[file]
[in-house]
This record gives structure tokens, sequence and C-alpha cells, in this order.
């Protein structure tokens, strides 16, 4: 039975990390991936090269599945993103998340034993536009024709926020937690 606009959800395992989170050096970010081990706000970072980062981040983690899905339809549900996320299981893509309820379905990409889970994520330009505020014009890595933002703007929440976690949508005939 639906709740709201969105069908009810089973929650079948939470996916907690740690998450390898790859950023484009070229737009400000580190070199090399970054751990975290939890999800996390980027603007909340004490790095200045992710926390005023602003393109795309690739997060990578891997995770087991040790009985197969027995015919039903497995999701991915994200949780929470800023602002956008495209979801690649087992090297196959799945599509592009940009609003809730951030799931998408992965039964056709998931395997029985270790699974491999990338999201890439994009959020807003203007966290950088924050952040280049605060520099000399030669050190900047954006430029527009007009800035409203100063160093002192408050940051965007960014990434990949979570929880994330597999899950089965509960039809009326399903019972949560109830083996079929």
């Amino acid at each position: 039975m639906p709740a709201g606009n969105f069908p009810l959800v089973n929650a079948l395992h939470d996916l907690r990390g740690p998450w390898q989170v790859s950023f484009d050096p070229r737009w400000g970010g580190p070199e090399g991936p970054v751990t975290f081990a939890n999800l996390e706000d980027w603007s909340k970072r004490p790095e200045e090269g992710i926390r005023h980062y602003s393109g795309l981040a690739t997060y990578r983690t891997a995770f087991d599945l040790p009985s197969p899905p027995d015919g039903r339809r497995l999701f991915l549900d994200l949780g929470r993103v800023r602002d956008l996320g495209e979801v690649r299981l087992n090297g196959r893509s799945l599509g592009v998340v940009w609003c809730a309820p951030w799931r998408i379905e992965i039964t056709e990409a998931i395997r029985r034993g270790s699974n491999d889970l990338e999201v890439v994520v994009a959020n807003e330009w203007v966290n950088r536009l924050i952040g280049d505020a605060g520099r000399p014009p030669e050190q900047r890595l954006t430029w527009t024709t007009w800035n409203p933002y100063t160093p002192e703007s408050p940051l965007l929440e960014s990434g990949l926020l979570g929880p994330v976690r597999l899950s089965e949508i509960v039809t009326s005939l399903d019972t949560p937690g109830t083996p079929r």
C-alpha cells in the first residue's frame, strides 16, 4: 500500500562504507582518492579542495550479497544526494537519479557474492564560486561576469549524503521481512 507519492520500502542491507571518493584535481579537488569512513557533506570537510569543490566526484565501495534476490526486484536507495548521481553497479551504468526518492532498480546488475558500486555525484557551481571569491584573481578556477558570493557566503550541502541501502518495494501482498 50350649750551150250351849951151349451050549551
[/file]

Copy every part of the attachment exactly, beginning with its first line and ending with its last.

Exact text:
[in-house]
This record gives structure tokens, sequence and C-alpha cells, in this order.
């Protein structure tokens, strides 16, 4: 039975990390991936090269599945993103998340034993536009024709926020937690 606009959800395992989170050096970010081990706000970072980062981040983690899905339809549900996320299981893509309820379905990409889970994520330009505020014009890595933002703007929440976690949508005939 639906709740709201969105069908009810089973929650079948939470996916907690740690998450390898790859950023484009070229737009400000580190070199090399970054751990975290939890999800996390980027603007909340004490790095200045992710926390005023602003393109795309690739997060990578891997995770087991040790009985197969027995015919039903497995999701991915994200949780929470800023602002956008495209979801690649087992090297196959799945599509592009940009609003809730951030799931998408992965039964056709998931395997029985270790699974491999990338999201890439994009959020807003203007966290950088924050952040280049605060520099000399030669050190900047954006430029527009007009800035409203100063160093002192408050940051965007960014990434990949979570929880994330597999899950089965509960039809009326399903019972949560109830083996079929």
């Amino acid at each position: 039975m639906p709740a709201g606009n969105f069908p009810l959800v089973n929650a079948l395992h939470d996916l907690r990390g740690p998450w390898q989170v790859s950023f484009d050096p070229r737009w400000g970010g580190p070199e090399g991936p970054v751990t975290f081990a939890n999800l996390e706000d980027w603007s909340k970072r004490p790095e200045e090269g992710i926390r005023h980062y602003s393109g795309l981040a690739t997060y990578r983690t891997a995770f087991d599945l040790p009985s197969p899905p027995d015919g039903r339809r497995l999701f991915l549900d994200l949780g929470r993103v800023r602002d956008l996320g495209e979801v690649r299981l087992n090297g196959r893509s799945l599509g592009v998340v940009w609003c809730a309820p951030w799931r998408i379905e992965i039964t056709e990409a998931i395997r029985r034993g270790s699974n491999d889970l990338e999201v890439v994520v994009a959020n807003e330009w203007v966290n950088r536009l924050i952040g280049d505020a605060g520099r000399p014009p030669e050190q900047r890595l954006t430029w527009t024709t007009w800035n409203p933002y100063t160093p002192e703007s408050p940051l965007l929440e960014s990434g990949l926020l979570g929880p994330v976690r597999l899950s089965e949508i509960v039809t009326s005939l399903d019972t949560p937690g109830t083996p079929r």
C-alpha cells in the first residue's frame, strides 16, 4: 500500500562504507582518492579542495550479497544526494537519479557474492564560486561576469549524503521481512 507519492520500502542491507571518493584535481579537488569512513557533506570537510569543490566526484565501495534476490526486484536507495548521481553497479551504468526518492532498480546488475558500486555525484557551481571569491584573481578556477558570493557566503550541502541501502518495494501482498 50350649750551150250351849951151349451050549551